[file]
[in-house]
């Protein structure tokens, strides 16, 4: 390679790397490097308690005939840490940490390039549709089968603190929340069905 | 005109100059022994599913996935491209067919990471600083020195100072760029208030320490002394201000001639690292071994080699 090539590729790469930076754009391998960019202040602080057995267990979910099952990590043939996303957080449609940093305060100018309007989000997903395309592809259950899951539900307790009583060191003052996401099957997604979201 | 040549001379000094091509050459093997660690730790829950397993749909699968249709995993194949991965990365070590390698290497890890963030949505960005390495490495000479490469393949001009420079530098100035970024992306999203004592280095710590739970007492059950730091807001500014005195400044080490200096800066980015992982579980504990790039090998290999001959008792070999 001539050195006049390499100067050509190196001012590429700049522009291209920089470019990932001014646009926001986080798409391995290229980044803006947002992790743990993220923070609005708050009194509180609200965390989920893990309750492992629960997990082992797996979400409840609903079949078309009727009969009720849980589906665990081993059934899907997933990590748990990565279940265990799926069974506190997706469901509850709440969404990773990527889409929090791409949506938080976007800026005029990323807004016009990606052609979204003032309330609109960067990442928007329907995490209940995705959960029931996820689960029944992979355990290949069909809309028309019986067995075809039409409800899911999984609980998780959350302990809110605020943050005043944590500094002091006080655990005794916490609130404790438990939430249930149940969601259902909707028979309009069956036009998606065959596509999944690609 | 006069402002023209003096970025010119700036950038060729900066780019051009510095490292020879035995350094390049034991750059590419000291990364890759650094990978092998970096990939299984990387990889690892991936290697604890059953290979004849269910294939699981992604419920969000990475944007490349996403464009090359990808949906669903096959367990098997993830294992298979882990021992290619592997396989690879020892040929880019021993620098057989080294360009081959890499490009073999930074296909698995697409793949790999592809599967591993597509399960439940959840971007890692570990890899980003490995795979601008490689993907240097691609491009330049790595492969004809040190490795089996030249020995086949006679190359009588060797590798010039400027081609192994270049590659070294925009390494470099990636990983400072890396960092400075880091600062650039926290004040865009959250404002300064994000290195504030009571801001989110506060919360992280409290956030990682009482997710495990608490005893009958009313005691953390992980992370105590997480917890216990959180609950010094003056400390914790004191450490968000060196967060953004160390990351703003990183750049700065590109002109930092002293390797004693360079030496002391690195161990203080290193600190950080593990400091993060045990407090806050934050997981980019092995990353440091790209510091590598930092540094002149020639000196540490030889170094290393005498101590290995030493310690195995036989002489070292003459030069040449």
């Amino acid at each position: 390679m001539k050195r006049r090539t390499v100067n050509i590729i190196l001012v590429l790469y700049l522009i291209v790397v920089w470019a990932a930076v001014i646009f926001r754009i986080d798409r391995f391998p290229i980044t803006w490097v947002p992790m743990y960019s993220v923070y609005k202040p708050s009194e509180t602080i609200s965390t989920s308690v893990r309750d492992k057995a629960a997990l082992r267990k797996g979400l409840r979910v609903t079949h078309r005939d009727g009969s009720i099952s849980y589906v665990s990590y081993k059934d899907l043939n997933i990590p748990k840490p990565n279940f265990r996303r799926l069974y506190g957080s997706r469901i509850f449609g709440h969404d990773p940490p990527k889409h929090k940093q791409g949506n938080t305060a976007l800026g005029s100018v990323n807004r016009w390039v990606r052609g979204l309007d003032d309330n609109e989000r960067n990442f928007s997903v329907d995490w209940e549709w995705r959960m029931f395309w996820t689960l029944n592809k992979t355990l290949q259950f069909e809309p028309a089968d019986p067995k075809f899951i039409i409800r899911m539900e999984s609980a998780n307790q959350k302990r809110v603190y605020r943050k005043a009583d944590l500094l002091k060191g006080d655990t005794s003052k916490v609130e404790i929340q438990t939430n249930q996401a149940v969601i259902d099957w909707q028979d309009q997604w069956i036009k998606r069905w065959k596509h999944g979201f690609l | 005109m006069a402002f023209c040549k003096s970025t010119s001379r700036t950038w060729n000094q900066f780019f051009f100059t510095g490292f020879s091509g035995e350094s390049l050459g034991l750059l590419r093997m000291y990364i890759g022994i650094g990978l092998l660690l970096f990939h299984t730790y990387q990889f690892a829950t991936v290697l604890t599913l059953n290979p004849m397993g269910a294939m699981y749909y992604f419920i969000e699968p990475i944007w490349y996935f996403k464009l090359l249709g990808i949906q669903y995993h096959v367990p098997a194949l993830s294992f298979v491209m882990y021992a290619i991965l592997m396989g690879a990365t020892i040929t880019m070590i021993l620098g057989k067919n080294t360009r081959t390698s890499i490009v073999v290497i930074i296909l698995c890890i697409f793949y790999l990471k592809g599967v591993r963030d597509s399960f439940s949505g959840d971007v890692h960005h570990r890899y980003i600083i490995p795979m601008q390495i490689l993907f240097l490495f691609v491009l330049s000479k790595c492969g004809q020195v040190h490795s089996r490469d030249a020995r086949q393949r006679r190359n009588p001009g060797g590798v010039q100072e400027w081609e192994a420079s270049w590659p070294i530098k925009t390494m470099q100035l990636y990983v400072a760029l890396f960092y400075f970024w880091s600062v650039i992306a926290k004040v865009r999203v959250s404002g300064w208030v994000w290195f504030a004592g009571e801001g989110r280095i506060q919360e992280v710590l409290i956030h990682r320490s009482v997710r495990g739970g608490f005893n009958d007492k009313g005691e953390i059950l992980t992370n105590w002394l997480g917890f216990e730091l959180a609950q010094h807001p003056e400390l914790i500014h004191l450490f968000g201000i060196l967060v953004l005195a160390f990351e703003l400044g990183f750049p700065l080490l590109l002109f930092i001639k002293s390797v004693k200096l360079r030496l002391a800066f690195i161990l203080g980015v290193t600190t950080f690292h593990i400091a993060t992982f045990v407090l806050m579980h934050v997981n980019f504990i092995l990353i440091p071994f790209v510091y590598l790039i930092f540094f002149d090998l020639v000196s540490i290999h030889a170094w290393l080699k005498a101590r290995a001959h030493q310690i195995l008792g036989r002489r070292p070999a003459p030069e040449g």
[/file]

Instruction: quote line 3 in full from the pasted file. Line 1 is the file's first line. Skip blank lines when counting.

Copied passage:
């Amino acid at each position: 390679m001539k050195r006049r090539t390499v100067n050509i590729i190196l001012v590429l790469y700049l522009i291209v790397v920089w470019a990932a930076v001014i646009f926001r754009i986080d798409r391995f391998p290229i980044t803006w490097v947002p992790m743990y960019s993220v923070y609005k202040p708050s009194e509180t602080i609200s965390t989920s308690v893990r309750d492992k057995a629960a997990l082992r267990k797996g979400l409840r979910v609903t079949h078309r005939d009727g009969s009720i099952s849980y589906v665990s990590y081993k059934d899907l043939n997933i990590p748990k840490p990565n279940f265990r996303r799926l069974y506190g957080s997706r469901i509850f449609g709440h969404d990773p940490p990527k889409h929090k940093q791409g949506n938080t305060a976007l800026g005029s100018v990323n807004r016009w390039v990606r052609g979204l309007d003032d309330n609109e989000r960067n990442f928007s997903v329907d995490w209940e549709w995705r959960m029931f395309w996820t689960l029944n592809k992979t355990l290949q259950f069909e809309p028309a089968d019986p067995k075809f899951i039409i409800r899911m539900e999984s609980a998780n307790q959350k302990r809110v603190y605020r943050k005043a009583d944590l500094l002091k060191g006080d655990t005794s003052k916490v609130e404790i929340q438990t939430n249930q996401a149940v969601i259902d099957w909707q028979d309009q997604w069956i036009k998606r069905w065959k596509h999944g979201f690609l | 005109m006069a402002f023209c040549k003096s970025t010119s001379r700036t950038w060729n000094q900066f780019f051009f100059t510095g490292f020879s091509g035995e350094s390049l050459g034991l750059l590419r093997m000291y990364i890759g022994i650094g990978l092998l660690l970096f990939h299984t730790y990387q990889f690892a829950t991936v290697l604890t599913l059953n290979p004849m397993g269910a294939m699981y749909y992604f419920i969000e699968p990475i944007w490349y996935f996403k464009l090359l249709g990808i949906q669903y995993h096959v367990p098997a194949l993830s294992f298979v491209m882990y021992a290619i991965l592997m396989g690879a990365t020892i040929t880019m070590i021993l620098g057989k067919n080294t360009r081959t390698s890499i490009v073999v290497i930074i296909l698995c890890i697409f793949y790999l990471k592809g599967v591993r963030d597509s399960f439940s949505g959840d971007v890692h960005h570990r890899y980003i600083i490995p795979m601008q390495i490689l993907f240097l490495f691609v491009l330049s000479k790595c492969g004809q020195v040190h490795s089996r490469d030249a020995r086949q393949r006679r190359n009588p001009g060797g590798v010039q100072e400027w081609e192994a420079s270049w590659p070294i530098k925009t390494m470099q100035l990636y990983v400072a760029l890396f960092y400075f970024w880091s600062v650039i992306a926290k004040v865009r999203v959250s404002g300064w208030v994000w290195f504030a004592g009571e801001g989110r280095i506060q919360e992280v710590l409290i956030h990682r320490s009482v997710r495990g739970g608490f005893n009958d007492k009313g005691e953390i059950l992980t992370n105590w002394l997480g917890f216990e730091l959180a609950q010094h807001p003056e400390l914790i500014h004191l450490f968000g201000i060196l967060v953004l005195a160390f990351e703003l400044g990183f750049p700065l080490l590109l002109f930092i001639k002293s390797v004693k200096l360079r030496l002391a800066f690195i161990l203080g980015v290193t600190t950080f690292h593990i400091a993060t992982f045990v407090l806050m579980h934050v997981n980019f504990i092995l990353i440091p071994f790209v510091y590598l790039i930092f540094f002149d090998l020639v000196s540490i290999h030889a170094w290393l080699k005498a101590r290995a001959h030493q310690i195995l008792g036989r002489r070292p070999a003459p030069e040449g």